Puer is a subcategory of dark tea. It is an aged tea from the Yunnan province of China. It has an active (probiotic) bacteria that deepens the flavor of the tea over time. In theory, the older it is, the better and more valuable it becomes.
What does it taste like?
Puer can have an earthy, rich, and dark flavor. It can also be sweet and floral with a tingling sensation.
How do they age it?
The specifics of aging are closely guarded trade secrets.
What types are there?
There are two types of puer: shou (or cooked: black/ripe) and sheng (or uncooked: green/raw). Shou puer goes through an accelerated secondary oxidation process resulting in a deeper, darker brew. Sheng puer is oxidized naturally and gradually over time, initially producing a much lighter, more "green" brew. Puer can be loose leaf, or it can be compressed into cakes or bricks.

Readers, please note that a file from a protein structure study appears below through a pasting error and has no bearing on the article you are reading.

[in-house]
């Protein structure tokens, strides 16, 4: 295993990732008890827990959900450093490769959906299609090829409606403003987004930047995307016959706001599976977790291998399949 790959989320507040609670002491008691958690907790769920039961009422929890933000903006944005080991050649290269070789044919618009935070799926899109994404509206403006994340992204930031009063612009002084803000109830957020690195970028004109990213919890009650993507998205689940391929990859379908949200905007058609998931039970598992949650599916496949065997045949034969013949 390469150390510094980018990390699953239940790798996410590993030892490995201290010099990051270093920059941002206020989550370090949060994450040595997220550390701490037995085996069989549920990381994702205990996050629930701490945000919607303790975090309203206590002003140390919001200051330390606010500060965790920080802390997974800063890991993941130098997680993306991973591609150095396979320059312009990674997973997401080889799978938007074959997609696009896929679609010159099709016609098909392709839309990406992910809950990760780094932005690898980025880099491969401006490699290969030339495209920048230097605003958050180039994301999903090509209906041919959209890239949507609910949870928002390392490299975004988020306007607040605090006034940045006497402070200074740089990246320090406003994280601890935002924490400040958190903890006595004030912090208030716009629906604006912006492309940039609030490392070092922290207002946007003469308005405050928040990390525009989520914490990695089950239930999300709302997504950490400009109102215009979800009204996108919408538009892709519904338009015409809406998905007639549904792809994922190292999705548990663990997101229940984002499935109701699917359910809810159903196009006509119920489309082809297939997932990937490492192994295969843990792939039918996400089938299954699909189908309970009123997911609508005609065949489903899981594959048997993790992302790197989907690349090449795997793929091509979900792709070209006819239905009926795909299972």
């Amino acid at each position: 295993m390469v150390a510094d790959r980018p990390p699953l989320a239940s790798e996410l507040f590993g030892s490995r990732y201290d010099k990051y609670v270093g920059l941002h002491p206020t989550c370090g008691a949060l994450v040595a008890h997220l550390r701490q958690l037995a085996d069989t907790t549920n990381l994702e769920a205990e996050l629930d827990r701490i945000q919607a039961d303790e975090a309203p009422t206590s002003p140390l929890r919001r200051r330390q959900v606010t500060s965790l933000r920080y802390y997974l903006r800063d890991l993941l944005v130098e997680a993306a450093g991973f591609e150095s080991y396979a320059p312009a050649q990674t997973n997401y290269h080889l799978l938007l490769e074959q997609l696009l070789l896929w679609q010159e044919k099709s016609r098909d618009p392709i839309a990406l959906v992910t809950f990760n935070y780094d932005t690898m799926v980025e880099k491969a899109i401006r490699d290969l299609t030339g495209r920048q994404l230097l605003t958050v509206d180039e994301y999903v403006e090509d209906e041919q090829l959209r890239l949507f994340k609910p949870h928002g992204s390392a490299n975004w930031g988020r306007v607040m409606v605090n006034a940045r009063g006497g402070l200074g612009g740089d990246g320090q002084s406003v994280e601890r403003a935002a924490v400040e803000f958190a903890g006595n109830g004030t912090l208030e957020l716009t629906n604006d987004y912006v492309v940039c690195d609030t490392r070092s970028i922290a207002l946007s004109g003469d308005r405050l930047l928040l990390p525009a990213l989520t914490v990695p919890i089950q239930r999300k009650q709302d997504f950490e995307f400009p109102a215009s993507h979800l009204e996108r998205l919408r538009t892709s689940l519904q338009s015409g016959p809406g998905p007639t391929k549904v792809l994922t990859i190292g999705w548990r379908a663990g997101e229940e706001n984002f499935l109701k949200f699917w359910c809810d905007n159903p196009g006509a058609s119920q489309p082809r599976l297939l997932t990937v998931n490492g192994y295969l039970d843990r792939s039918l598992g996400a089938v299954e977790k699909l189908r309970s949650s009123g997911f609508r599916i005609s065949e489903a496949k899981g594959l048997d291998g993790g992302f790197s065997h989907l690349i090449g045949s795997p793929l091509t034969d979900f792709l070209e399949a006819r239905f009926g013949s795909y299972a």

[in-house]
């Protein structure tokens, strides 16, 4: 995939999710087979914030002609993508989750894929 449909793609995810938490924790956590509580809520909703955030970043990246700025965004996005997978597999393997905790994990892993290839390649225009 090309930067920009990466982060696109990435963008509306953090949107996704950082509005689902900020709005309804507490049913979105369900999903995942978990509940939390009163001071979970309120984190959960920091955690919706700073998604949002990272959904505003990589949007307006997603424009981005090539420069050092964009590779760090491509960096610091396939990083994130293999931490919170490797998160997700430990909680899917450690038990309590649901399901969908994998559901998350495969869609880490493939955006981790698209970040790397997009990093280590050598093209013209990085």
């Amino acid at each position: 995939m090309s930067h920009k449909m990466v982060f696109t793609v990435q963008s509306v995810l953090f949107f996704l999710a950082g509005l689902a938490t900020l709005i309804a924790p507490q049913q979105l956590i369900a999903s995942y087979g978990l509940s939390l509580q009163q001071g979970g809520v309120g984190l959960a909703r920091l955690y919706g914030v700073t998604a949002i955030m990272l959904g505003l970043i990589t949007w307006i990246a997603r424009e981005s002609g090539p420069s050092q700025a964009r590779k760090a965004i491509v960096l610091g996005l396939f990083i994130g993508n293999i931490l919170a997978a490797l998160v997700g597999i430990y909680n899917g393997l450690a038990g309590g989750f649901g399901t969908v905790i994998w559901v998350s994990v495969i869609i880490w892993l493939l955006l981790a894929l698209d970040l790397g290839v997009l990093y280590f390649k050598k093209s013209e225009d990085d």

How do you prepare Puer?
- Traditional Method:
Measure three grams* of tea to 6 oz of water. Pour 208-212 degree water over the leaves, and steep for 10-20 seconds. Pour off the water. This is called rinsing the leaves. It removes impurities and allows the leaves to begin opening. Pour in another 6 oz of 208-212 degree water, steep about 30 seconds and serve. The same leaves can be re-steeped in a similar fashion 4-8 times, perhaps adding 15-30 seconds to each steeping time.
- Western Method:
Many westerners prefer a stronger brew. Using the same proportions of tea and the same water temperature, Puer can be brewed almost indefinitely: five minutes, 10 minutes, 20 minutes, even 50 minutes. When Puer is steeped a long time it can become as full-bodied and dark as coffee, but it never turns bitter, acidic, or astringent. It just gets stronger, thicker, fuller, and sometimes sweeter. This is a very untraditional preparation method.
* Three grams of Puer is approximately 1 measuring teaspoon. Whether it is a loose leaf Puer or a Puer cake/brick, the quantity should be roughly the same.